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J. Cole is a funny old guy. In the States he is tagged as being a singles guy who can't put together an album, and in the UK his singles rarely make a dent while his albums grab all the attention. However, both sides of the pond tend to agree he hasn't really lived up to the promise shown on his early mixtapes. 2014 Forest Hills Drive is the latest attempt from Jermaine Cole to prove he is all he should be. Spoiler: He falls short. Again.

The album has all the hallmarks of a successful, bold and impressive release. Cole made all the beats himself, he rejected features, and he also gives a nod to past greats with the titles of the tracks. On paper it's promising and after the good start of the first two tracks - 'Intro' and 'January 28th' - the feeling that Cole could make the album he was supposed to starts to loom. But in true J. Cole style he messes it up with 'Wet Dreamz' - a cringeworthy track about the first time he had sex. Yeah, it's honest and confessional and real, but ain't nobody got time for hearing about J. Cole and some girl from his maths class, even if the beat is great.

'03 Adolescence' is J. Cole playing to his strengths by doing the everyman thing well. The beats across the album are brilliant as he utilises strings and horns as well as drums and samples. Cole's ear for a solid beat has been unwavering throughout his career - 'Villuminati', 'Power Trip' and 'Land of Snakes' from his last release still sound as good now as they did when it dropped on the same day as Yeezus.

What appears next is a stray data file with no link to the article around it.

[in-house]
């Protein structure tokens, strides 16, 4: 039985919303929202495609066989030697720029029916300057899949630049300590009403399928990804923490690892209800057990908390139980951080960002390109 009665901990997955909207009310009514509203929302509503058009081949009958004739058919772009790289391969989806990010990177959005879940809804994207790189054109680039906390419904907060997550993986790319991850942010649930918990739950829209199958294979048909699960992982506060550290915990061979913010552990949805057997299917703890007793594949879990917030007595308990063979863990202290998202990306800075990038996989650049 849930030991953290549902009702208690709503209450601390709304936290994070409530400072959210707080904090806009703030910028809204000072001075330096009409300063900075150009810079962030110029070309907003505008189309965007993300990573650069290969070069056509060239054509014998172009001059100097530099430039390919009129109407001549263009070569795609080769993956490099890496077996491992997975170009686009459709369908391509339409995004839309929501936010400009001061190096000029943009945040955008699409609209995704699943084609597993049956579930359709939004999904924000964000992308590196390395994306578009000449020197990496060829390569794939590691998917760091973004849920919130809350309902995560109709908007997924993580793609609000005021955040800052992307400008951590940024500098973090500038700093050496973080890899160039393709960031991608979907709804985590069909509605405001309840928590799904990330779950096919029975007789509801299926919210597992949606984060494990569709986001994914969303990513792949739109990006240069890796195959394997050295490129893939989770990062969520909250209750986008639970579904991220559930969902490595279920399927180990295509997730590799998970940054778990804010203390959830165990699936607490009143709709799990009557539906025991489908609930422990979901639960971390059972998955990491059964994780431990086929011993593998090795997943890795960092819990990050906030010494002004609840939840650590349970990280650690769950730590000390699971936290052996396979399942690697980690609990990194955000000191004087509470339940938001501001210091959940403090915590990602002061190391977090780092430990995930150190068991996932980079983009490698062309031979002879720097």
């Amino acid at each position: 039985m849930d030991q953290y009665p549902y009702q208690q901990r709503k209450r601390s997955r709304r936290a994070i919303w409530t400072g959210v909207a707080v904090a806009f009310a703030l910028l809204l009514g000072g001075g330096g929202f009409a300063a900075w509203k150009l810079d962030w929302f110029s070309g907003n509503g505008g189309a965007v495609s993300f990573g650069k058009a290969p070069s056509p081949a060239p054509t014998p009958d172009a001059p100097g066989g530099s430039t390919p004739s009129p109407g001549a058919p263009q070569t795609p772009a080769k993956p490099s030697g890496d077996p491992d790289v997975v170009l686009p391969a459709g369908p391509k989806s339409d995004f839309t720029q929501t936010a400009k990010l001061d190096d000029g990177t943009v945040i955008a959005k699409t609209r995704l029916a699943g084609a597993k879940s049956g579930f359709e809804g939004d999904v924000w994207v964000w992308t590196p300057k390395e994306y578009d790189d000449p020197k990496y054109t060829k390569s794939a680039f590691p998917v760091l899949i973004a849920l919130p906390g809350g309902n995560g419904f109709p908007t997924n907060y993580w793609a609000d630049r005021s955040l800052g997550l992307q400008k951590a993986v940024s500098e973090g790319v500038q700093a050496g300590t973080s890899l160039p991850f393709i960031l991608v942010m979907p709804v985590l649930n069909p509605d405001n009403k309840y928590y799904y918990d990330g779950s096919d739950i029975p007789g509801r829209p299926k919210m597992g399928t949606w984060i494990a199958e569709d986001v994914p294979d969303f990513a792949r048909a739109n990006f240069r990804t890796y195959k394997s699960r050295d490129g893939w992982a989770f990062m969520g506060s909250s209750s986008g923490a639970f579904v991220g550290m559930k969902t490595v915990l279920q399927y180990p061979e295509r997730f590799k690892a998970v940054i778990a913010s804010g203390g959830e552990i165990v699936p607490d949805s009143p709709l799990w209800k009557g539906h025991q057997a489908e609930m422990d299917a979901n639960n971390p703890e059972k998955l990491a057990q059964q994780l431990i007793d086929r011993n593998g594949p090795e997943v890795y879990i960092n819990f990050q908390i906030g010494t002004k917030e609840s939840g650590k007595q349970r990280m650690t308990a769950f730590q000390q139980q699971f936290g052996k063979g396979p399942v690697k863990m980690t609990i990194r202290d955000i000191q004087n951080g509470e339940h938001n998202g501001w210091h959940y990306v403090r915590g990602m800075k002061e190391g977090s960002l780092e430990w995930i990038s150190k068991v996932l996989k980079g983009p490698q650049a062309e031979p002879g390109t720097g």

2014 Forest Hills Drive sees J. Cole as a happier and calmer artist, and whilst tracks like the lazy laid-back 'St Tropez' might not be mind blowing, they are certainly well realised. The same cannot be said for 'GOMD' where J. Cole proclaims that gangstas do a lot of posing and don't like tracks about love - it's nothing new, and this is what Cole should be doing well.

On 2014 Forest Hills Drive, J. Cole is happy, but his real personality only comes across on album closer 'Note To Self', which is his 'Last Call'. It's pretty funny really as he outright states that he is surprised anyone is still listening. Tracks like 'Hello', 'Love Yourz' and 'Apparently' are pleasant but are hardly revolutionary - a statement which could be applied to the entire album.

His claims of white artists jacking hip-hop on 'Fire Squad' lack real conviction as he signs off with a shrug, his shouts at being the king/god of rap pale in comparison to Kendrick's 'Control', and his attempt to make an album to prove he isn't a singles artist means he doesn't have that one song to really grab your attention. Ironically, by pushing away featured artists Cole has ended up mimicking their style to fill the gaps. Quite possibly rushed so the house number could match the year, J. Cole's latest album is a damn good attempt, but it just isn't the real deal.

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